Pan African eyes growth as new project is delivered
Pan African Resources looks for the next growth project after delivering the R1.7bn Elikhulu tailings project, which loaded the company with debt
Gold producer Pan African Resources reports a strong increase in interim profits as its new, low-cost tailings retreatment project delivers cheaper gold, opening the way for the group to study new growth opportunities.
Pan African reported post-tax profit of R138m for the six months to end-December, up from R58m a year before.
Gold output from continuing operations, which excludes the Evander underground mine, increased to 81,014oz from 52,548oz, with the first gold from the giant R1.7bn Elikhulu tailings retreatment project at Evander starting to deliver its gold, replacing unprofitable underground production.
Pan African stopped full production at Evander underground because it was an unprofitable business.
For the full year, gold output was pegged at 170,000oz, with cost expected to fall as Elikhulu’s full production is felt during the final six months of the 2019 financial year to end-June, said CEO Cobus Loots.
Revenue grew to R1.38bn from R905m due to higher gold production, a 1% increase in the received gold price to R557,446/kg and lower costs as the all-in sustaining cost dropped by nearly 19% to R444,946/kg as Evander underground mining was removed.
Production is now evenly split between underground mining at Barberton and tailings retreatment operations, an improvement from 2018 when underground mining accounted for 76% of gold output.
Net debt in the group grew to R1.9bn from R653m the year before because of spending on the Elikhulu project, which is forecast to repay its capital investment within four years.
Pan African withheld its interim dividend. It noted its security costs have nearly doubled to R33m from R17m “with an increased focus on addressing illegal mining activities and once-off costs incurred during instances of community unrest”.
The Barberton complex, which includes a number of shallow underground mines and a tailings retreatment business, increased gold output to 50,556oz from 40,611oz the year before.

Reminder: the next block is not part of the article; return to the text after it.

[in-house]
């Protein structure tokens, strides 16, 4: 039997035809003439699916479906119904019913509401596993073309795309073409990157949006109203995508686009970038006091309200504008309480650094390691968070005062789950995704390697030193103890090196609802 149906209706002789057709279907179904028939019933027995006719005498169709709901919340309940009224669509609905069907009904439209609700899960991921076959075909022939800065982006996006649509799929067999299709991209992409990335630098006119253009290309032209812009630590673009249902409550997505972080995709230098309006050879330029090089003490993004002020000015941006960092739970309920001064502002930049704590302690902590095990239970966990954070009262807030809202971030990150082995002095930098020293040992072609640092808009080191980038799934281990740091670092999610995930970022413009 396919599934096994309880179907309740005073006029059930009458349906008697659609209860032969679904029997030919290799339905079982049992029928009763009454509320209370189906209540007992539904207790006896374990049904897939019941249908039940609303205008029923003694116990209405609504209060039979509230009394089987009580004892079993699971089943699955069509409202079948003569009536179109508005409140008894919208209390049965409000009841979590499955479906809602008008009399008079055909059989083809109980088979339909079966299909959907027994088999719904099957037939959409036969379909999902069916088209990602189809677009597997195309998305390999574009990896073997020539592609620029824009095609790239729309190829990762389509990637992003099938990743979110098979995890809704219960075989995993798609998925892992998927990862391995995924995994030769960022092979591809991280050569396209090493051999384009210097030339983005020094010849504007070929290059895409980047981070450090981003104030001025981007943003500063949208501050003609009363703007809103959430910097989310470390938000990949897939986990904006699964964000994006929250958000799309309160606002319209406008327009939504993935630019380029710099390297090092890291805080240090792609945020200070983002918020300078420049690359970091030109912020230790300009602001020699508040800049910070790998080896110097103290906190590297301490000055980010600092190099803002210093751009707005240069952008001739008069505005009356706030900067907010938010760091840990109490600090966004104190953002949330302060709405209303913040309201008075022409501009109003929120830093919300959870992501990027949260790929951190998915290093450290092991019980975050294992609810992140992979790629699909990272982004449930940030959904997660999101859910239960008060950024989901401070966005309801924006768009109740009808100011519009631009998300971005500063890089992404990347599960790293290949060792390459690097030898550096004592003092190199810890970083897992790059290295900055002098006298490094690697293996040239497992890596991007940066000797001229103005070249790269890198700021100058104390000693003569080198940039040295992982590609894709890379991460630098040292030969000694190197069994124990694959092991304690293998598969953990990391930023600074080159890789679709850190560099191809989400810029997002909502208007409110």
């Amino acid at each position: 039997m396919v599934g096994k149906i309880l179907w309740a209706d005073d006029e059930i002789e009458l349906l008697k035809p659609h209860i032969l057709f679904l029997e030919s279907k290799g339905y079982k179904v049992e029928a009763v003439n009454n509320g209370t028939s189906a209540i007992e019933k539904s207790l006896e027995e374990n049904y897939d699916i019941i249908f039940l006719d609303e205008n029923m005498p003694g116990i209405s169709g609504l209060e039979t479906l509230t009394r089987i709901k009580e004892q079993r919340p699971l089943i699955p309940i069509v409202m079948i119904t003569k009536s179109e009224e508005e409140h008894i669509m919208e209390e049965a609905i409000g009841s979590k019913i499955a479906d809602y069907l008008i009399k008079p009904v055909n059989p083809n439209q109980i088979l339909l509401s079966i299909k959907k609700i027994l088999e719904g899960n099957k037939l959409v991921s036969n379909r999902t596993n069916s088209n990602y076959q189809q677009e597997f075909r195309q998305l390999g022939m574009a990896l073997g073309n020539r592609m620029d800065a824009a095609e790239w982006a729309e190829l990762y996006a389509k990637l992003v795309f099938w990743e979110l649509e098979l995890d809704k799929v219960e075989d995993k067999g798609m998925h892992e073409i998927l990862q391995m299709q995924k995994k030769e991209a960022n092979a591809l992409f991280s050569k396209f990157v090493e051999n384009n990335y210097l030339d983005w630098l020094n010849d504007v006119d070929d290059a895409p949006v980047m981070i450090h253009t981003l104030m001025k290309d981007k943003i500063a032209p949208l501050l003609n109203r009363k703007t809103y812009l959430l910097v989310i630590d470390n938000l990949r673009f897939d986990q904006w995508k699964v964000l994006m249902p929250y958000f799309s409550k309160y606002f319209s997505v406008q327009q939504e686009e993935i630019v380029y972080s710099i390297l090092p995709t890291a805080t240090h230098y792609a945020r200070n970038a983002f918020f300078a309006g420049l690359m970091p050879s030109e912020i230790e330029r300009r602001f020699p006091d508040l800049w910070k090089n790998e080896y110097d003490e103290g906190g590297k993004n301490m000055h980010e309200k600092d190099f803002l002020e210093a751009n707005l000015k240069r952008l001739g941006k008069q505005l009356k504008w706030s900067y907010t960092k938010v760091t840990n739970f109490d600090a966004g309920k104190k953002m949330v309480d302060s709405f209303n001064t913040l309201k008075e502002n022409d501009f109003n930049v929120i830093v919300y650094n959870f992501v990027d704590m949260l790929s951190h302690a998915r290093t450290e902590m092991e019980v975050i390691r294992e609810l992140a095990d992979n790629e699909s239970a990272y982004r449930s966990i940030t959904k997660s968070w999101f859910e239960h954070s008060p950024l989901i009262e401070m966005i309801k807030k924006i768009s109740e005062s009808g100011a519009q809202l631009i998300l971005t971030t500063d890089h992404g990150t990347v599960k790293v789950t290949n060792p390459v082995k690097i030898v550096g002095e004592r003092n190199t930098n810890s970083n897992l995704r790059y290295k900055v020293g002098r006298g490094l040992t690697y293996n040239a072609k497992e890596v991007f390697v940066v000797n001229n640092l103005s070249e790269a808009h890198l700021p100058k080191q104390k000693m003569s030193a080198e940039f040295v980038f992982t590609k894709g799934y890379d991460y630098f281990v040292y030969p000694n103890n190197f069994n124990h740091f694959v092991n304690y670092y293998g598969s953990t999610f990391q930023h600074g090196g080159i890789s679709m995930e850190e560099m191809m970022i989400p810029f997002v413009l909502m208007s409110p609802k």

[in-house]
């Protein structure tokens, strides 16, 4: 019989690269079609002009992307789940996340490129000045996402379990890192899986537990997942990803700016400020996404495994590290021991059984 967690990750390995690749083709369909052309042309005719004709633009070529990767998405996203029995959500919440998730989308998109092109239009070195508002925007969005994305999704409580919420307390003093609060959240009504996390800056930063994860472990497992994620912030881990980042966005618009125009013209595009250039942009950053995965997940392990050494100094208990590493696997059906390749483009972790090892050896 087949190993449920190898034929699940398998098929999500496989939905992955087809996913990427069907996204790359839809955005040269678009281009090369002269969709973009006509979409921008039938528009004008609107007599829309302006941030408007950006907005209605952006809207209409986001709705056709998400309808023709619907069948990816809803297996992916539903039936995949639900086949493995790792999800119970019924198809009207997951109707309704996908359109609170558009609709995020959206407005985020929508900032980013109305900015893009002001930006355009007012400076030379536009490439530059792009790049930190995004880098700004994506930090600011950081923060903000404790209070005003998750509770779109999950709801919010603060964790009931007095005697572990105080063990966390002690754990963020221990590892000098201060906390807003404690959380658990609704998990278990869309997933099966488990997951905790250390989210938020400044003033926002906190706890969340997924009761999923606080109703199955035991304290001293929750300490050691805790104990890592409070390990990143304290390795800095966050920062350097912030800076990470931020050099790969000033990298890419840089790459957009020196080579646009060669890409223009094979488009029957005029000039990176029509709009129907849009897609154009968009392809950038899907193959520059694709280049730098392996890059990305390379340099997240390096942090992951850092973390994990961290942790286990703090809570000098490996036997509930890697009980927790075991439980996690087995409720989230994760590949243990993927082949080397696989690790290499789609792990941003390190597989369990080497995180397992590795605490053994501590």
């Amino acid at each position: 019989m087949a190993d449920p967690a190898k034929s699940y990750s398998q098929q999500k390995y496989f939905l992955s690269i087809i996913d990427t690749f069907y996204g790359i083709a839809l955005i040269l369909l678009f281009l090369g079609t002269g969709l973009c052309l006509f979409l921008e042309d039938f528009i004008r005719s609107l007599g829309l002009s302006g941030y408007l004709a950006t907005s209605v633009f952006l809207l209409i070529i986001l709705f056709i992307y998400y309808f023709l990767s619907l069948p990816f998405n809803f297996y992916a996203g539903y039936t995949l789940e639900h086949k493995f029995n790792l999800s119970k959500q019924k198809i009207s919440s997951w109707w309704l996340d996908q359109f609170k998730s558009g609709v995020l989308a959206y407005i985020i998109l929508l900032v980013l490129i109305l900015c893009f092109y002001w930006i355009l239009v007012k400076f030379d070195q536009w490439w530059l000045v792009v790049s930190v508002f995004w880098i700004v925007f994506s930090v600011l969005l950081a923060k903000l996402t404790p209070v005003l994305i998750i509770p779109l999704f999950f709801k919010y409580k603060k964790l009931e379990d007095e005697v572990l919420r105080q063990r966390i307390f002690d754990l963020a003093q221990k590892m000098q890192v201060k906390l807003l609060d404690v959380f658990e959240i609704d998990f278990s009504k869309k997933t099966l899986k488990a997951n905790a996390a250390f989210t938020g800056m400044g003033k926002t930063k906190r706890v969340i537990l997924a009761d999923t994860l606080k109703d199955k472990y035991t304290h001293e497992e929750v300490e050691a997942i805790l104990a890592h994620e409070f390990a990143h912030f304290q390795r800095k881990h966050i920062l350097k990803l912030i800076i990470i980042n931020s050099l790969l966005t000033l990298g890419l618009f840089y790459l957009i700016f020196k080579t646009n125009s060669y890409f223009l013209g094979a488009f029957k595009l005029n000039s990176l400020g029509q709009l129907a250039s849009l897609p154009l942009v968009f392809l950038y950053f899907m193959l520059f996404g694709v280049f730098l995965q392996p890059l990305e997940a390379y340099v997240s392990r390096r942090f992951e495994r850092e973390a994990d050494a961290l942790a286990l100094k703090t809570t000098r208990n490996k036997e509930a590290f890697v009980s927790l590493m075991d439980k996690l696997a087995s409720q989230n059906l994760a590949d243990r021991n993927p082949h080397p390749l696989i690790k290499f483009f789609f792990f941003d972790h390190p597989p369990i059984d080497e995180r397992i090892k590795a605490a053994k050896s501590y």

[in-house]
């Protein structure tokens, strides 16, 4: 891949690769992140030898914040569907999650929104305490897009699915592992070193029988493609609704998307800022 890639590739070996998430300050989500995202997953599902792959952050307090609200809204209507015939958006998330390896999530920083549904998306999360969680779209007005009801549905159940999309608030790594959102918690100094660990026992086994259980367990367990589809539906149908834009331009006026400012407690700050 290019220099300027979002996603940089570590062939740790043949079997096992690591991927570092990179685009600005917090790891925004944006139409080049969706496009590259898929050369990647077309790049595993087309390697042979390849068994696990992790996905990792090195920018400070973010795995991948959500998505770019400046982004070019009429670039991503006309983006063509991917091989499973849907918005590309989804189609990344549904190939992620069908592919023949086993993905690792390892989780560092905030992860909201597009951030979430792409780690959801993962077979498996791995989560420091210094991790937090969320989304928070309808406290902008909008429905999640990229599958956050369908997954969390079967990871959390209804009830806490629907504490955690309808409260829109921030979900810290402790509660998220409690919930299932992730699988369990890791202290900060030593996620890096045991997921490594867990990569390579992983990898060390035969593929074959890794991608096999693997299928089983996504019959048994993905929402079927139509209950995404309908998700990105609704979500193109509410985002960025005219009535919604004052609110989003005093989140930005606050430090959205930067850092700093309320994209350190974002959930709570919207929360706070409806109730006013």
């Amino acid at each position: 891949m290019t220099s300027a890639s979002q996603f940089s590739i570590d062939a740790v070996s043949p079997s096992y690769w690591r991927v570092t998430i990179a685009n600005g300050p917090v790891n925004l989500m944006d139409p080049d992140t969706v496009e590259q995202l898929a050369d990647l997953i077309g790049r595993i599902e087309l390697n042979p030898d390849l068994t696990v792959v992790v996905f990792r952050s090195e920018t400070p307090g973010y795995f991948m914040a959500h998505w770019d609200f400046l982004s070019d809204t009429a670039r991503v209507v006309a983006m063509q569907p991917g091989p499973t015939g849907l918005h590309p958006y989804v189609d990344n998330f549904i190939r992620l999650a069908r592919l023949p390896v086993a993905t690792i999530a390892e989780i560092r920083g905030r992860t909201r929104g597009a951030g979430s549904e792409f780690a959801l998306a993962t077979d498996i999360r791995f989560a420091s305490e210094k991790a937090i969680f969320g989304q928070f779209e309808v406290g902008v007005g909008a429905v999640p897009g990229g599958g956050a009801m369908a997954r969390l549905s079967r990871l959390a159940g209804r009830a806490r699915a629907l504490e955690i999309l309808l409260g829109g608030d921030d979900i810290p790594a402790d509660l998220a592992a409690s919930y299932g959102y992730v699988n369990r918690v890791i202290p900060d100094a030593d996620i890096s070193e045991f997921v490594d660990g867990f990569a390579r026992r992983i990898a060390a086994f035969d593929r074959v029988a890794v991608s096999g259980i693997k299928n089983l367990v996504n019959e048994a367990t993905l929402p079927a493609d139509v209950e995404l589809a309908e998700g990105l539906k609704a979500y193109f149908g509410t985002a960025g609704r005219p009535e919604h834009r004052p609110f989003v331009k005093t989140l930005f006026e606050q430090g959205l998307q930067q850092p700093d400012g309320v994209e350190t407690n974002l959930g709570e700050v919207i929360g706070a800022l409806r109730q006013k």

Elikhulu delivered 15,292oz. The project reached its capacity of 1-million tonnes a month in October and it has subsequently been combined with an existing, smaller tailings retreatment business at Evander, raising capacity to 1.2-million tonnes a month.
Pan African is busy with studies into extracting a high-grade underground area at Evander as well as a small, opencast mine at Royal Sheba at Barberton. However, there is a quicker project to mine a pillar, which is an area of ore left behind to stabilise the mining area. This could deliver 30,000oz of gold a year, using existing infrastructure and low upfront capital with a decision to be made in coming months, Loots said.
Asked by Arnold van Graan, a Nedbank mining analyst, during Wednesday’s results presentation about shareholder appetite for a return to deep-level underground mining in extracting the pillar and the high-grade area, Loots said there is no desire among the group’s shareholders to do so.
However, he pointed out the ore body is good with relatively high grades and it presents an opportunity, if done safely and at low cost, to deliver profitable gold. “But we need to tread very carefully,” he said.
Of Pan African’s 33-million ounces of gold resources, 27-million are underground at Evander and 4-million are underground at Barberton. The near-surface resource at Royal Sheba stands at 370,000oz, with deeper resources of nearly 400,000oz.
“We have the ore body, we have the infrastructure, we have to get going as soon as possible to the benefit of all stakeholders,” Loots said. Pan African has started further drilling to find potential satellite deposits that could be added to Royal Sheba.